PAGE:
Turkey: The Middle Child of the Middle East

By Laurie A. Watkins

Supporters of Turkey’s Prime Minister Tayyip Erdoğan and his AKP party use lights on their mobile phones to celebrate his election victory in front of the party headquarters in Ankara, March 30, 2014.
(Photo Credit: Reuters)

At the gateway of the Middle East, Turkey today finds itself caught between its NATO responsibilities, multiple challenges to its regional hegemony, and its own internal struggles. These competing interests have created a political environment characterized by dysfunction, chaos, and fear. Pulled in so many directions, yet with a desperate need for international respect and influence, Turkey is the quintessential middle child of the Middle East.

I recently traveled to Turkey with fellow members of the Truman National Security Project to see firsthand the desperate situation of this historic power. Sponsored by the Rumi Forum for Interfaith Dialogue and Understanding, a Washington D.C.-based organization that serves as the headquarters for Fetullah Gülen’s Hizmet (“Service”) Movement, the purpose of the trip was to gain some background knowledge on the Turkish political landscape specifically through interactions with leaders in the public and private sectors. We sought to understand how democracy functions in Turkey via the experience of those most invested in its development. Sadly, what we found was a fractured society fraught with infighting and allegedly corrupt political parties, exacerbated by the continued curtailment of the most basic forms of free speech.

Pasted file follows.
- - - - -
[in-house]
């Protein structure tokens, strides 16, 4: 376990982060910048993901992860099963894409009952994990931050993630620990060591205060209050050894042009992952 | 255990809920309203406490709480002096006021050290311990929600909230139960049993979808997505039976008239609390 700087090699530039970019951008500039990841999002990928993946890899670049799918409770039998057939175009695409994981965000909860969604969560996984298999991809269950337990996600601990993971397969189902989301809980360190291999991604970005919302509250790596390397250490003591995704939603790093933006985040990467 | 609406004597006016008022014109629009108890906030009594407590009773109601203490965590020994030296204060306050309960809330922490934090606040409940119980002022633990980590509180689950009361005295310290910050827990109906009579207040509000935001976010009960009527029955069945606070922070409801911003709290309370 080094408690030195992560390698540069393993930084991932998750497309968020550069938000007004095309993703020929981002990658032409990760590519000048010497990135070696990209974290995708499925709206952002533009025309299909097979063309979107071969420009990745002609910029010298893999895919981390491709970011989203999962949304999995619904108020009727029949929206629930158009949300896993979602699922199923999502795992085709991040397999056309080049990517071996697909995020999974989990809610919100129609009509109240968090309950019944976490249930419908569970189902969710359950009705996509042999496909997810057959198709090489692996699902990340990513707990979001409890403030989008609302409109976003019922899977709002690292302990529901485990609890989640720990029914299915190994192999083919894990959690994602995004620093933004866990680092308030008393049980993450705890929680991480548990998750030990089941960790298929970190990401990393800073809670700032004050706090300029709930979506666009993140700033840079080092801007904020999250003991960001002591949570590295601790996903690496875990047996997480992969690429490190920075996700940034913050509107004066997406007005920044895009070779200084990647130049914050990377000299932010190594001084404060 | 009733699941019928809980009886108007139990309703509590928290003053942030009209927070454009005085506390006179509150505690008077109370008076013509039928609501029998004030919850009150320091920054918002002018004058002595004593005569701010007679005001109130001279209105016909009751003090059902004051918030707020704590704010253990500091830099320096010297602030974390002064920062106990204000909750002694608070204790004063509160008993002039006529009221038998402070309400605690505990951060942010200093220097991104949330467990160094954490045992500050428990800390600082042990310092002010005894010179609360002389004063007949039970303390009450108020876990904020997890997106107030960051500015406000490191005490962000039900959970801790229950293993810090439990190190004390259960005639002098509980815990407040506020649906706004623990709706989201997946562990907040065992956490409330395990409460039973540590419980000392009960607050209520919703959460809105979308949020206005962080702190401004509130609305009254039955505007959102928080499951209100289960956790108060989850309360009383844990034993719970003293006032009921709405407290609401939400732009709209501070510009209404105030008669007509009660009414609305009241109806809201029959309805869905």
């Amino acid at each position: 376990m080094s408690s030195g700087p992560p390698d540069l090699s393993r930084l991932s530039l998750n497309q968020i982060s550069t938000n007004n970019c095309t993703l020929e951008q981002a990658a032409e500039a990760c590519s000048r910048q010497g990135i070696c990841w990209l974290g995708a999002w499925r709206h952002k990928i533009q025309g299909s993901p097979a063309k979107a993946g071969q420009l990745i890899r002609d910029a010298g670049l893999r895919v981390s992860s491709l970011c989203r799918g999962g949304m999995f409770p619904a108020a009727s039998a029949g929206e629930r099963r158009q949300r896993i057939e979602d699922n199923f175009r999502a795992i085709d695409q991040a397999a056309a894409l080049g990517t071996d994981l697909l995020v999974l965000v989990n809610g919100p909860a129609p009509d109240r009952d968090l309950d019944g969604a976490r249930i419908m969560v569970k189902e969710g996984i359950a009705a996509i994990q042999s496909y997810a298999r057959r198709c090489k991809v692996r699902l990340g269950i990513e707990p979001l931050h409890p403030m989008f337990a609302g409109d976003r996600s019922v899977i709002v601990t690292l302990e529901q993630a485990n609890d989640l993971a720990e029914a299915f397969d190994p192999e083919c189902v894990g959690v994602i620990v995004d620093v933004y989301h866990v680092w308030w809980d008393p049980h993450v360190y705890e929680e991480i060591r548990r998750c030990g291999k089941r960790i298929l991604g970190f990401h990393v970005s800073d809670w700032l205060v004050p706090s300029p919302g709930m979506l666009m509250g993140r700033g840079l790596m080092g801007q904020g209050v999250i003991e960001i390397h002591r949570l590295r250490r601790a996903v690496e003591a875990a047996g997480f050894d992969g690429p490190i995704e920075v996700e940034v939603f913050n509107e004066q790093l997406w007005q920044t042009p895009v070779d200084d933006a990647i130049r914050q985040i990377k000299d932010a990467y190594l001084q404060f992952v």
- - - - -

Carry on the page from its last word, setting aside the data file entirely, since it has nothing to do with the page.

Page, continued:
As widely reported in international news, Prime Minister Tayyip Recep Erdoğan is currently in open warfare with Fethullah Gülen – a former ally who the Prime Minister accuses of a comprehensive campaign to undermine his leadership. Many of Gülen’s followers are in influential positions in Turkey’s business sector, the news media and, significantly, the judiciary and the police, where they are leading an extensive corruption investigation. This political rivalry is effectively stunting any attempts to investigate wrongdoing, with Erdoğan devaluing the investigation and the AKP scrambling to protect itself above all else.